Five things we learned from our event: The New Rules of Corporate Campaigning

Against a backdrop of political turmoil over the past 18 months – think Trump, Macron, Brexit – the traditional political campaigning handbook has been proverbially ripped up. We wanted to uncover what corporates must learn from the new rules of the game. In partnership with NationBuilder, FHF London hosted a panel discussion with five distinguished guests offering their expert opinions on how best to engage, mobilise and win on issues in 2017.

Joining us for a panel discussion were Dan Roberts, Brexit Policy Editor at The Guardian (and former Washington bureau chief); Toni Cowan-Brown, Vice President at NationBuilder; Stuart Hand, Director of Field Campaigns for Open Britain; Nigel Fairbrass, former Global Media Director at G4S; and FleishmanHillard’s very own Nick Andrews, EMEA Reputation Lead.

You can’t just campaign on facts, you need to tell a human story

Whilst talking about his time spent in the ‘Rust Belt’ during the U.S. presidential election, Dan Roberts spoke of meeting with a man in rural Ohio who, when questioned about his support for Donald Trump, replied with: “well, what is the worst that could happen?” Regardless of the facts – GDP growth, drop in unemployment – some people’s situation couldn’t get much worse, and therefore, to them, the facts are irrelevant. When campaigning, companies need to tell a more human story and be prepared to talk about an emotional topic that has its roots in the way people actually feel, in order to mobilise. Dan highlighted the new adverts in the UK by Jigsaw, a fashion brand, making a passionate defence of immigration by declaring that they “need beautiful minds from around the world” to succeed as an organisation. Campaigns can’t just be based solely on facts because people don’t care about facts the way they used to.

Campaigning is no longer only for the political veterans

Historically, campaigning has only been associated with the political elite – it conjures up images of door-to-door canvassing by experienced volunteers with the party rosette pinned to the lapel. But Nigel Fairbrass and Toni Cowan-Brown explained that corporates must all be in campaigning mode, all the time, too. In order to achieve their goals, corporates should put in place the processes and structures that work in an organised but flexible way to address business and political issues in a changing environment. Building a community of interested people, engaging this community effectively and then issuing a clear call to action will allow organisations to not only achieve their goals, but have people fight their corner, too.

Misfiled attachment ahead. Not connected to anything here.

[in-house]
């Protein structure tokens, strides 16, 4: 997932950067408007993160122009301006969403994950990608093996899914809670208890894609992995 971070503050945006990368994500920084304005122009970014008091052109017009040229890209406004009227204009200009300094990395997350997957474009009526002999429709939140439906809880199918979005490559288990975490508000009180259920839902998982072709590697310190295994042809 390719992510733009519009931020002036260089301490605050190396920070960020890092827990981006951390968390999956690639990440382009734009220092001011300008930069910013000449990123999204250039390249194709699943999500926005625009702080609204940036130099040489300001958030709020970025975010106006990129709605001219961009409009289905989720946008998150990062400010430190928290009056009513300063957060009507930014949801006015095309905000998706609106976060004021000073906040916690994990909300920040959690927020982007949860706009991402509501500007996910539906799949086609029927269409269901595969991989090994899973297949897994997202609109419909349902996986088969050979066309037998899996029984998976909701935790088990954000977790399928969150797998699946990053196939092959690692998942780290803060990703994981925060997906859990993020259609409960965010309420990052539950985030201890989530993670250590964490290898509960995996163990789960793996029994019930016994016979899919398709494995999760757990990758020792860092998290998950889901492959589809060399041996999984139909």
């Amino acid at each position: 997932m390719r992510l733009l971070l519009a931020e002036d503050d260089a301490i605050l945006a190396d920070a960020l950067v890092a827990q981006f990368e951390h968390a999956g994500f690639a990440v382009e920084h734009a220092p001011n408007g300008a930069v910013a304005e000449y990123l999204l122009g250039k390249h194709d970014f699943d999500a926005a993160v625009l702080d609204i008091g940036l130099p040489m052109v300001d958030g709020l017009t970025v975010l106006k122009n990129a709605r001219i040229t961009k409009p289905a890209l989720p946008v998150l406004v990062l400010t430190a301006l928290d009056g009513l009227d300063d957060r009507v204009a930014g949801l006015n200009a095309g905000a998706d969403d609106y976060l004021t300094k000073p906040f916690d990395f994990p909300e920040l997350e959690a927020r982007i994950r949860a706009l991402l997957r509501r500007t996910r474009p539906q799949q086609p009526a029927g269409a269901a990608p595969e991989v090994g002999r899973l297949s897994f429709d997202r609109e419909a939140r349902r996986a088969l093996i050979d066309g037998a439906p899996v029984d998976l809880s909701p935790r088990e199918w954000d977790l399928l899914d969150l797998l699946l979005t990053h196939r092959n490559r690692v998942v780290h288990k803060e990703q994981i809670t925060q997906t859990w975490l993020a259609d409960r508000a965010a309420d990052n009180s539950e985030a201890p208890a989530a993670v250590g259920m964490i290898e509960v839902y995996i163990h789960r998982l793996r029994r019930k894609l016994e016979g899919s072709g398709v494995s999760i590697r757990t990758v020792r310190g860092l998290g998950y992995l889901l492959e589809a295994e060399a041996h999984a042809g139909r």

Big numbers mean nothing if the campaign isn’t targeted

The Remain campaign during the Brexit referendum was hitting big numbers. Stuart Hand explained that a record number of 7,492 volunteers on the streets racked up an estimated 95,473 volunteer hours – much more than the Leave campaign. But the data the campaign was using wasn’t targeted enough, meaning the campaign wasn’t reaching out beyond its core vote,. This stands in stark contrast to the Conservatives 2015 General Election campaign, which centred on community campaigns that were highly targeted and data-driven. Toni Cowan-Brown echoed this, emphasising that very few companies connect data pieces in the right ways to understand their followers’ or advocates’ interests and needs so they can engage them effectively. Having large numbers of volunteers, followers or consumers doesn’t mean anything unless the data on them is used in the right way.

Measurability is critical to reputation management

Nigel Fairbrass reminded us that politicians are elected once every few years, whereas companies face an election every day. Transparency and accountability are vital to pass these daily “elections” with their reputation intact, with effective measurement of communications activities at the heart of it. Nigel had two warnings on this front. First, he felt marketing departments, with their strength in data and measurement, will come back for their lunch in this area, having ceded ground over the years to PR departments. Communications needs to be more evidence based. Second, he warned that the EU General Data Protection Regulation (GDPR) coming next May will require transparency (and create new restrictions) in many areas which the industry has taken for granted over the years.

Corporates need to start empowering more people to tell their story

Nick Andrews took us through some of the key findings of FleishmanHillard’s survey, the Authenticity Gap, defined as the gap between what people expect of an organisation and what they actually experience. The survey shows that leaders of companies come second to last as credible sources of information; a mere 11% of people think that CEOs are credible sources of information. In contrast, employees and people who work for the company rank second overall. Corporates need to start empowering trusted employees to tell their story and become advocates, because people simply believe less of the information from people in positions of leadership. While this feels like a loss of control, it actually means companies are using the people who know them best to serve as advocates.

These five lessons are just a few of the new rules of corporate campaigning. In the coming weeks, FHF London will continue to examine how companies can understand and adapt to this new landscape to their best advantage.

Ben Walters, Corporate Communications

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